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Process of Losing Weight

by 
author image Andrea Johnson
Andrea Johnson is a certified personal trainer and lifestyle and weight management consultant through the American Council on Exercise (ACE). She has a B.A. in biology from the University of St. Thomas, St. Paul, Minn., and also a J.D. from the University of Minnesota. She began writing for various online publications after four years working as a personal trainer and wellness coach.
Process of Losing Weight
What's going on when you lose weight? Photo Credit: jordan_rusev/iStock/GettyImages

At the most basic level, weight loss is a simple process occurring when you burn more calories than you consume. You take calories in, of course, through food. Therefore, the process of losing weight almost always begins with reducing the number of calories you eat and increasing the number of calories you burn, thus creating a caloric deficit.

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Physiological Process

Your body burns calories at rest, just to keep your various physiological systems functioning correctly. You burn calories through activity and using your muscles. You also burn calories by digesting and metabolizing the food you eat. Even thinking, which requires cellular communication between the neurons in your brain, burns calories.

When your body faces a caloric deficit, it must turn to stored sources of energy to meet its caloric needs. Most of the body's excess calories are stored as fat, and the goal of most people in losing weight is to lose fat. As the body needs more energy than it takes in through food it turns to these reserves, and fat stores begin to deplete.

Step 1: Diet

The first place you should focus when you want to lose weight is your diet. When you eat more calories than you need each day, your body stores them as fat. Reducing your caloric intake below your body's needs helps burn existing fat and prevent further fat gain.

How many calories you need to cut from your daily diet depends on many factors. Your doctor or a nutritionist can help you determine your number. Once you have this number, you have to become more diligent with calorie control, by tracking your calories and choosing low-calorie foods.

A good place to start is by cutting out or significantly reducing your intake of the following foods:

  • Sweets
  • Sodas and sugary beverages
  • Fatty and fried foods
  • Fatty meats
  • Refined grains like white bread, white rice and white pasta

The second step in the process is to eat more nutrient-dense, low calorie foods. Fresh vegetables give you the most bang for your buck. They're low in calories, high in nutrients and full of fiber to fill you up. Lean proteins are another invaluable source of nutrition that won't break the calorie bank but will keep you feeling full.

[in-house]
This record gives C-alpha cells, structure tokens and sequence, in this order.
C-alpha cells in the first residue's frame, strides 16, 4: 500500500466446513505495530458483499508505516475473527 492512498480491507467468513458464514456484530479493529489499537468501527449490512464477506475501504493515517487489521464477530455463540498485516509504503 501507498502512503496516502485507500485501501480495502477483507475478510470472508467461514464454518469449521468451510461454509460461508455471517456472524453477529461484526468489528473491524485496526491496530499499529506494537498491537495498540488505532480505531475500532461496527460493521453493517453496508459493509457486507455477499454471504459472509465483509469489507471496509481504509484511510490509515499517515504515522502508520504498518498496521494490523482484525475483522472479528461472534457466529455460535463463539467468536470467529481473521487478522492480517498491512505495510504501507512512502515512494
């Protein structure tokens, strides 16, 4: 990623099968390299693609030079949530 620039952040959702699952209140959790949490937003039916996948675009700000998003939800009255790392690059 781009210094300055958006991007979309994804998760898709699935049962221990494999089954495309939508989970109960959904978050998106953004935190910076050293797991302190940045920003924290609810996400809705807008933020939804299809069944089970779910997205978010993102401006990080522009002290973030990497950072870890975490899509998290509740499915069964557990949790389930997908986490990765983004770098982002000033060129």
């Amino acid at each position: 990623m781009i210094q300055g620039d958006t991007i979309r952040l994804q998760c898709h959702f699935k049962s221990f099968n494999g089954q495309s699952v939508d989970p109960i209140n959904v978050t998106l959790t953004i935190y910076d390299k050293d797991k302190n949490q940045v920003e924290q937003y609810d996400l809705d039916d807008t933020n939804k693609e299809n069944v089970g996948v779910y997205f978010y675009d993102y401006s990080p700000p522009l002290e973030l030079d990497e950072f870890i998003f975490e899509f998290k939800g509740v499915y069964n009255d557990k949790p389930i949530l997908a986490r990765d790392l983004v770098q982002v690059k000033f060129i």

Step 2: Exercise

Increasing your physical activity is key to the process of weight loss. Exercise is the easiest way to increase the body's demand for calories. A vigorous workout such as running or cycling can burn more than 500 calories in 30 minutes, depending on your body weight and your pace.

Strength training such as lifting weights or doing calisthenics doesn't burn a lot of calories while you're doing it, but it builds muscle which increases your resting metabolism. Muscle is more metabolically active than fat tissue, so the more muscle mass you have the more efficiently your body uses energy from the food you eat.

Vigorous exercise causes an "after-burn" effect known as excess post-exercise oxygen consumption, which continues to keep the body's caloric demands slightly elevated after the workout is over.

This is due to the tissue repair that occurs when the muscles are recovering from exercise. It's much more pronounced following a resistance training workout than an aerobic workout. It's also more pronounced in deconditioned people. Once you become more fit, your body needs less additional energy to recover.

Increase your activity by adding in a mix of moderate and vigorous cardiovascular workouts. Strength train all your major muscle groups a couple times a week.

This doesn't mean lifting weights at the gym necessarily — you can also take a power yoga or Pilates class, or do squats, push-ups and pull-ups at home. Aim to exercise — either cardio, strength training or both — most days of the week.

Read more: 7 Common Weight-Loss Myths Debunked

Step 3: Train Your Brain

Weight loss is as much a mental process as physical. American culture provides plenty of opportunities to consume excess calories, and plenty of excuses and distractions that prevent you from burning them off. Retraining your mind to think differently about your consumption of food and your physical activity level is crucial in making changes that result in long-term weight loss.

Optimal weight loss occurs slowly through lifestyle changes that can be sustained throughout a person's lifetime, rather than a quick diet or a plan to exercise every day for two months. The process of losing weight requires patience and a mental commitment to permanent change, in addition to a healthy diet and an active lifestyle.

Read more: Weight-Loss Strategies

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